Book Review: The Latecomers by Rich Marcello

Author: Rich Marcello
Release Date: 15 January 2020
Genre: Contemporary Fiction, Family, Relationships
Series: 
Format: E-book
Pages: 294
Publisher: Moonshine Cove Publishing
Blurb:
AN AGING COUPLE AND THEIR CLOSEST FRIENDS PIECE TOGETHER A LIFE-CHANGING PLAN FROM AN OTHERWORLDLY TEXT.
Maggie and Charlie Latecomer, at the beginning of the last third of their lives, love each other but are conflicted over what it means to age well in a youth-oriented society. Forced into early retirement and with grown children in distant cities, they’ve settled into a curbed routine, leaving Charlie restless and longing for more
When the Latecomers and their friends discover a mystical book of indecipherable logographs, the corporeal world and preternatural world intertwine. They set off on a restorative journey to uncover the secrets of the book that pits them against a potent corporate foe in a struggle for the hearts and minds of woman and men the world over.
A treatise on aging, health, wisdom, and love couched in an adventure, The Latecomers will make readers question the nature of deep relationships and the fabric of modern society.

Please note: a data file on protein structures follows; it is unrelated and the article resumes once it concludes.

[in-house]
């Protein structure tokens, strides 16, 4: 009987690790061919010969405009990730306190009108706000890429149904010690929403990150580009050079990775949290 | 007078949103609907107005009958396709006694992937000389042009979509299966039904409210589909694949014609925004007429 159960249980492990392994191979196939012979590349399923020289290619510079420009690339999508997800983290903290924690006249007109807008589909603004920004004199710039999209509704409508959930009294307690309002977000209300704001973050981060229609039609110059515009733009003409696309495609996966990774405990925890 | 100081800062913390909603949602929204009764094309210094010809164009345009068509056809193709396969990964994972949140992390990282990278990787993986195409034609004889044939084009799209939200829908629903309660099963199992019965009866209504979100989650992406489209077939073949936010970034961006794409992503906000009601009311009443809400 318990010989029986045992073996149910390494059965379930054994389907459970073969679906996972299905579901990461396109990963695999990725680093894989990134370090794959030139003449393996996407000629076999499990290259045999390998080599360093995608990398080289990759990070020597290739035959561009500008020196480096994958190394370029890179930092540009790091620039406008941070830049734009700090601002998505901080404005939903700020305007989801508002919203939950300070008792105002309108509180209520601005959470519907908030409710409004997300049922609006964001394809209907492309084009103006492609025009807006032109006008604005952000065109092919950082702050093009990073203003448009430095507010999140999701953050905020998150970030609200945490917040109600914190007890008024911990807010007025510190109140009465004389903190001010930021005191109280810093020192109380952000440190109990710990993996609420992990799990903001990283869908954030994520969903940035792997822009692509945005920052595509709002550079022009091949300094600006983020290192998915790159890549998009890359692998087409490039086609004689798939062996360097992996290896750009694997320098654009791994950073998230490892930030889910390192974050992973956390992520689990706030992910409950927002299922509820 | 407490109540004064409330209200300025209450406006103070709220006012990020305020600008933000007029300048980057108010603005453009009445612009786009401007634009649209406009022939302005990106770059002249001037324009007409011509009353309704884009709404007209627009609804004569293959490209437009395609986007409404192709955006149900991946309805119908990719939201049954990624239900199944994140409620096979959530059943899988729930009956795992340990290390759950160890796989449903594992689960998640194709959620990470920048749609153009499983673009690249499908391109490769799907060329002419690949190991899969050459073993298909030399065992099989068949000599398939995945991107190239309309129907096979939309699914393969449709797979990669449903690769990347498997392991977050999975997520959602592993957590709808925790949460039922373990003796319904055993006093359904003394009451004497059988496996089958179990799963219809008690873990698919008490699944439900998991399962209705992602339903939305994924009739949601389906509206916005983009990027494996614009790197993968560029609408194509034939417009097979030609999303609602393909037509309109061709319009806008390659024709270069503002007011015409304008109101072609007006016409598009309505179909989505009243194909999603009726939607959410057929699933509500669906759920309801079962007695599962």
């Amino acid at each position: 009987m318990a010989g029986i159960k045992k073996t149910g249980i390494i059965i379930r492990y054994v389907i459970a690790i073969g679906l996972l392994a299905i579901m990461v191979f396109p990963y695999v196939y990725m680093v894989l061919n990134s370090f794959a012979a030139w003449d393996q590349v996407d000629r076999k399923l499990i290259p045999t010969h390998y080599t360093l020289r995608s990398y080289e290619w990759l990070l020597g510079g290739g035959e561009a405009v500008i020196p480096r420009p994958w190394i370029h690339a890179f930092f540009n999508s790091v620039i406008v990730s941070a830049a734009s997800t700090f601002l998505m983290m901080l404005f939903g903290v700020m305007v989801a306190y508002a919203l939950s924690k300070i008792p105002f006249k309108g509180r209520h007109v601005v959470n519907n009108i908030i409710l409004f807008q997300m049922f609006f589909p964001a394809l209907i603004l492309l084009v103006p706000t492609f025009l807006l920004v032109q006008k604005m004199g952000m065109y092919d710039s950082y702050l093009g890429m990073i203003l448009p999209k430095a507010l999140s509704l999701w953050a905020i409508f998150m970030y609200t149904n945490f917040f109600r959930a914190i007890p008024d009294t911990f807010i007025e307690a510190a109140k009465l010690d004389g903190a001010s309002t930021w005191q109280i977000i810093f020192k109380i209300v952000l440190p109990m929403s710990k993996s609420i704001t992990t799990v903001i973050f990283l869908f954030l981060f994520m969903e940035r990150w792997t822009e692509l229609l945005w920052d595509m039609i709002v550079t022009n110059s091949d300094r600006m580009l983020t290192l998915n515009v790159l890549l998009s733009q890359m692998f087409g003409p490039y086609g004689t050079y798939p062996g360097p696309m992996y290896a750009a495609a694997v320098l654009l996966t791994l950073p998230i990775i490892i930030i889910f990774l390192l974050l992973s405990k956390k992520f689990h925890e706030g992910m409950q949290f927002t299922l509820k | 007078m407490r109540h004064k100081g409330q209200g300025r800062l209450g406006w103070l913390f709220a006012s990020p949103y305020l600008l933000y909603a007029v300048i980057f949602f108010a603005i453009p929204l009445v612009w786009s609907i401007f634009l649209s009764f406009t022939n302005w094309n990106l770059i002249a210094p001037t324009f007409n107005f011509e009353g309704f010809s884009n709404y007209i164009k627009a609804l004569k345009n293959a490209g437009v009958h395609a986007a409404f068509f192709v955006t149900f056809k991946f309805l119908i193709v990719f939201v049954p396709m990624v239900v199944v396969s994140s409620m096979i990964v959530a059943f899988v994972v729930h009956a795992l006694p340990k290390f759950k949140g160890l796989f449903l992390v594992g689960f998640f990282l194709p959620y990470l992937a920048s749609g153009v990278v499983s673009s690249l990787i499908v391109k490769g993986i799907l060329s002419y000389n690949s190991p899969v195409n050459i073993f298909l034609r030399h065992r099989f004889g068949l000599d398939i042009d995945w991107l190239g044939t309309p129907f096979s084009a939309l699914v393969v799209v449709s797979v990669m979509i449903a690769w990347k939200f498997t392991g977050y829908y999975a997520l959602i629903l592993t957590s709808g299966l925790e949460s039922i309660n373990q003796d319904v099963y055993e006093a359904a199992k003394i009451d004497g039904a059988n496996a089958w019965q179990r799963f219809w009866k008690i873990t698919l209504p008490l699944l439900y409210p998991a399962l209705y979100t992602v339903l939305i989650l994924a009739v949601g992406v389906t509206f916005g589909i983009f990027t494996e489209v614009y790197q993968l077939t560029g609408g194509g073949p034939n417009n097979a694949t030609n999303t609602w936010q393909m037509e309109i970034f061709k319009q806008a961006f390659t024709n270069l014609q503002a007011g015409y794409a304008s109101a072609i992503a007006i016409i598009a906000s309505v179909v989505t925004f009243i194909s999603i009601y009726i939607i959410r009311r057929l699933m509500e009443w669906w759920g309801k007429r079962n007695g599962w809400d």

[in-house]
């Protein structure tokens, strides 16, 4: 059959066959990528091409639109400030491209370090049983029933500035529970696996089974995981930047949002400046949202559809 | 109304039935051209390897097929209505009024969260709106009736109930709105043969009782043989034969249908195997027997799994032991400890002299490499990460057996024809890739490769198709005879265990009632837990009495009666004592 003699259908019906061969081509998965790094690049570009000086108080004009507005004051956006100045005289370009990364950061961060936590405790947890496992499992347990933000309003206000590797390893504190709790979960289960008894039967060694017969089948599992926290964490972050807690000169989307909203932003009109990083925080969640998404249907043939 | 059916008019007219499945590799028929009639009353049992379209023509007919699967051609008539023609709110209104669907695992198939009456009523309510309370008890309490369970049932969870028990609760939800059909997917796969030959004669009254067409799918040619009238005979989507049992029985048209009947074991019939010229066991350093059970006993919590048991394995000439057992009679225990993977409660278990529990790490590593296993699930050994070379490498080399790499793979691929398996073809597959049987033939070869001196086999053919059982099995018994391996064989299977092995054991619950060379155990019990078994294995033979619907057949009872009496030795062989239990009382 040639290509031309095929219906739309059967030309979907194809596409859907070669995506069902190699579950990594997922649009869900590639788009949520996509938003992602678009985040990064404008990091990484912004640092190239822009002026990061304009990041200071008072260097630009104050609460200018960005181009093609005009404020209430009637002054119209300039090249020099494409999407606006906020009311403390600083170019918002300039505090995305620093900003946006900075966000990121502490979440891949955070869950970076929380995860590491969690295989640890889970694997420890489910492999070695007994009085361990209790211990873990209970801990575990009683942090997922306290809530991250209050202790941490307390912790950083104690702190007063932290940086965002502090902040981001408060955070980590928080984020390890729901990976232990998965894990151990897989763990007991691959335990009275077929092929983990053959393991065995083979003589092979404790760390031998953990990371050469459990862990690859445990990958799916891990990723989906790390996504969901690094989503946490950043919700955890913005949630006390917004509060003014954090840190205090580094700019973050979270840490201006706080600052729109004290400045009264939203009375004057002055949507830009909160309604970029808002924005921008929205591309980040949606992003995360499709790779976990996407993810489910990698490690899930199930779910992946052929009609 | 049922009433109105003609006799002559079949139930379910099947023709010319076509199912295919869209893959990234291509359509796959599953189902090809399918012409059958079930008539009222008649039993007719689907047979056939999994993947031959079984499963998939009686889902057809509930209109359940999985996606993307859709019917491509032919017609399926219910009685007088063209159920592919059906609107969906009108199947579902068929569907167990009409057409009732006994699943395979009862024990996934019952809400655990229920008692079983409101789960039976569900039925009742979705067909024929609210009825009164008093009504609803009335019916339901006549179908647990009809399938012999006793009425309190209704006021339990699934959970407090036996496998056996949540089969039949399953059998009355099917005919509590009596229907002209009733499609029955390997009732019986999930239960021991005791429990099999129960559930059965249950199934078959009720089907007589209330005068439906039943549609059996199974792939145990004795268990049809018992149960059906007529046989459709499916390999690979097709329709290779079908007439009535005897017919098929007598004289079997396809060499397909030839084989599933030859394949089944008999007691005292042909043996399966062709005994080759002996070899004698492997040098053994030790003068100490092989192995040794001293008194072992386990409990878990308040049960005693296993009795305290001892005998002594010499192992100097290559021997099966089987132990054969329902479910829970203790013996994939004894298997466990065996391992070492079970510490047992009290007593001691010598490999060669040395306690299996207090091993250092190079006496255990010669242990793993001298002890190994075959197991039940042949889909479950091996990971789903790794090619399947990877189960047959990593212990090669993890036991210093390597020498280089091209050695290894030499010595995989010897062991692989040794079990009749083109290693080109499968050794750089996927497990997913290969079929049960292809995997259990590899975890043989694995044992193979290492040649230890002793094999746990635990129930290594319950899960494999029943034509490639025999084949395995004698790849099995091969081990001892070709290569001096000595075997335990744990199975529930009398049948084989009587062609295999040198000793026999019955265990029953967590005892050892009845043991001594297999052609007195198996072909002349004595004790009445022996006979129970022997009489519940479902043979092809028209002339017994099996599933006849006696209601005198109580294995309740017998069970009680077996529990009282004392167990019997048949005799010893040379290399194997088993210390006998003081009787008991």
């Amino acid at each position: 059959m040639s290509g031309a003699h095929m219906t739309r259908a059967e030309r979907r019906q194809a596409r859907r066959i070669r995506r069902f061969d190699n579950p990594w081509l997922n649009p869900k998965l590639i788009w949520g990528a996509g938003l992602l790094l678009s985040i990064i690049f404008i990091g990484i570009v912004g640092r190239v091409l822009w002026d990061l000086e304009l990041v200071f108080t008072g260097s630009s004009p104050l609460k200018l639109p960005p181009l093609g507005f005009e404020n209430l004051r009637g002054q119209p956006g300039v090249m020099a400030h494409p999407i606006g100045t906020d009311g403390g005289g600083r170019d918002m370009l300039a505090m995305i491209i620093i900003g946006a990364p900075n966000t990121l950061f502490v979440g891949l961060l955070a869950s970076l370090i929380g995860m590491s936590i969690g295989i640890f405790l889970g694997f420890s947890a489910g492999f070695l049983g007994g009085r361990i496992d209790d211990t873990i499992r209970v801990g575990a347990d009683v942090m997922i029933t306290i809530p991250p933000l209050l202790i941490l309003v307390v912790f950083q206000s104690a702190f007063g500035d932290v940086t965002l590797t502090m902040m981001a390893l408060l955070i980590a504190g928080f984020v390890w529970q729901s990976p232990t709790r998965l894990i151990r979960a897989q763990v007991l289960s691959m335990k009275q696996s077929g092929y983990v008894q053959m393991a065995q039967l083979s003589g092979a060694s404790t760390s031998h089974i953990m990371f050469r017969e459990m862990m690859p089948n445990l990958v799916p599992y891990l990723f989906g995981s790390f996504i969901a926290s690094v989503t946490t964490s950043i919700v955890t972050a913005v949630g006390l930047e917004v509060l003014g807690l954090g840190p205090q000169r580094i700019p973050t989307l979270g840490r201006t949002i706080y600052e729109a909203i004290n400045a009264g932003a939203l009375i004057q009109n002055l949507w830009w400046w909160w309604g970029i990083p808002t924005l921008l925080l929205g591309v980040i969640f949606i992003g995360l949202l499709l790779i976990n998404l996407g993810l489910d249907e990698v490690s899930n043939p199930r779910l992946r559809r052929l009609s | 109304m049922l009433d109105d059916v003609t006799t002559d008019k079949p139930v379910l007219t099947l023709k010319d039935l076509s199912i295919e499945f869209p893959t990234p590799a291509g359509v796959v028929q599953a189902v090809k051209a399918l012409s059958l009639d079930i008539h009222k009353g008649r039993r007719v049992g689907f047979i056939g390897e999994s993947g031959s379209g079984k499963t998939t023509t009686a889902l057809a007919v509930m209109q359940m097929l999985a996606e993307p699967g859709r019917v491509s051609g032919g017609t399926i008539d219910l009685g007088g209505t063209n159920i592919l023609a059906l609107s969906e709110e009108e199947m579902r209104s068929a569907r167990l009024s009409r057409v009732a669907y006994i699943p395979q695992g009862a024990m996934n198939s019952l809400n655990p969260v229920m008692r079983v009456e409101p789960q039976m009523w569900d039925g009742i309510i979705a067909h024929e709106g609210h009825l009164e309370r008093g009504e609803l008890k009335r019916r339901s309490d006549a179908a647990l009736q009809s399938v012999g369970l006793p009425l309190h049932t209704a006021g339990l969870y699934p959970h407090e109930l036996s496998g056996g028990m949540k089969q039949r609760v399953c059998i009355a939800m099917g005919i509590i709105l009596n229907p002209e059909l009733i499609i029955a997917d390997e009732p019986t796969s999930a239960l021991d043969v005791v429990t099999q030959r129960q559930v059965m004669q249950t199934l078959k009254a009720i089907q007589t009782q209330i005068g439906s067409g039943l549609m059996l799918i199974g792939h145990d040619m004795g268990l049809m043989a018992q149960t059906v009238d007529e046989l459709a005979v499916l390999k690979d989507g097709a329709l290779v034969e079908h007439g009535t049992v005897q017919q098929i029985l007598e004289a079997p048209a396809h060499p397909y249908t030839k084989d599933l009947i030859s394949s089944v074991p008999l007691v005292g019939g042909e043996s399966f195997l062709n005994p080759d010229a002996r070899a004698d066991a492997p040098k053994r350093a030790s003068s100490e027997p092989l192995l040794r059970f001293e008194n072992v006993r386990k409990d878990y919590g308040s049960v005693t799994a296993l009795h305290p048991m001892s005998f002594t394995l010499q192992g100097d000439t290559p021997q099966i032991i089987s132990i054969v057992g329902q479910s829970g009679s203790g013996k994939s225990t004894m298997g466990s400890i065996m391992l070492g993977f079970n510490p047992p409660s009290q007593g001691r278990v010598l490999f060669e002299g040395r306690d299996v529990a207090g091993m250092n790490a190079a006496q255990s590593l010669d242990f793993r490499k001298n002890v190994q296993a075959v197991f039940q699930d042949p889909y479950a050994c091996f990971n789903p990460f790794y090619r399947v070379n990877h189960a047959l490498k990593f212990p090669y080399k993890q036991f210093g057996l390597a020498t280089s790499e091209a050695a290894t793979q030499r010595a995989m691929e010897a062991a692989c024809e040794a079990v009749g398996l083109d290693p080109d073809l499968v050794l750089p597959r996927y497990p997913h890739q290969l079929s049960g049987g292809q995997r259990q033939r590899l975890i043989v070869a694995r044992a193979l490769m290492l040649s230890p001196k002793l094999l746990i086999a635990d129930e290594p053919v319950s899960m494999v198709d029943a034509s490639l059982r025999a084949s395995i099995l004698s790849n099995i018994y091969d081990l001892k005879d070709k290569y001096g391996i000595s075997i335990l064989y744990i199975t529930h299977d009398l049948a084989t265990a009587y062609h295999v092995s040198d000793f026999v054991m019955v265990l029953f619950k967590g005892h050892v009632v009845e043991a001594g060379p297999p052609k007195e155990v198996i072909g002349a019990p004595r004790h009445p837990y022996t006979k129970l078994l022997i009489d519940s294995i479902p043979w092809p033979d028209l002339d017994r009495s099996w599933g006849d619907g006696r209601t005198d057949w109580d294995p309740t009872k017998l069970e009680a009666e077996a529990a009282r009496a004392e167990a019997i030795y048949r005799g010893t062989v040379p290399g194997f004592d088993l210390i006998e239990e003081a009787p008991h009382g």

REVIEW

★★★★

The Latecomers by Rich Marcello is a very profound, enriching and meaningful read about an ageing couple, which makes the reader question about a lot of things including one’s purpose in life. But more importantly, it shows us, beautifully and quite truthfully, how life goes on beyond one’s retirement and how we are destined to fulfil our purpose in life irrespective of our age.

It is a beautifully written book, with lyrical prose and with utmost sensitivity on a topic which many people avoid to even acknowledge. This book makes you think hard about your life, it’s valued and, as I said before, one’s purpose. It has a beautiful message wrapped in complex layers of philosophy made entertaining with a sprinkle of magical mystery.

I highly recommend this book to everyone who likes to read on subjects related to philosophy and life’s purpose. Also, people in their middle-ages and above are sure to relate to this book on a much deeper level.

You can also read this review on Goodreads and Amazon

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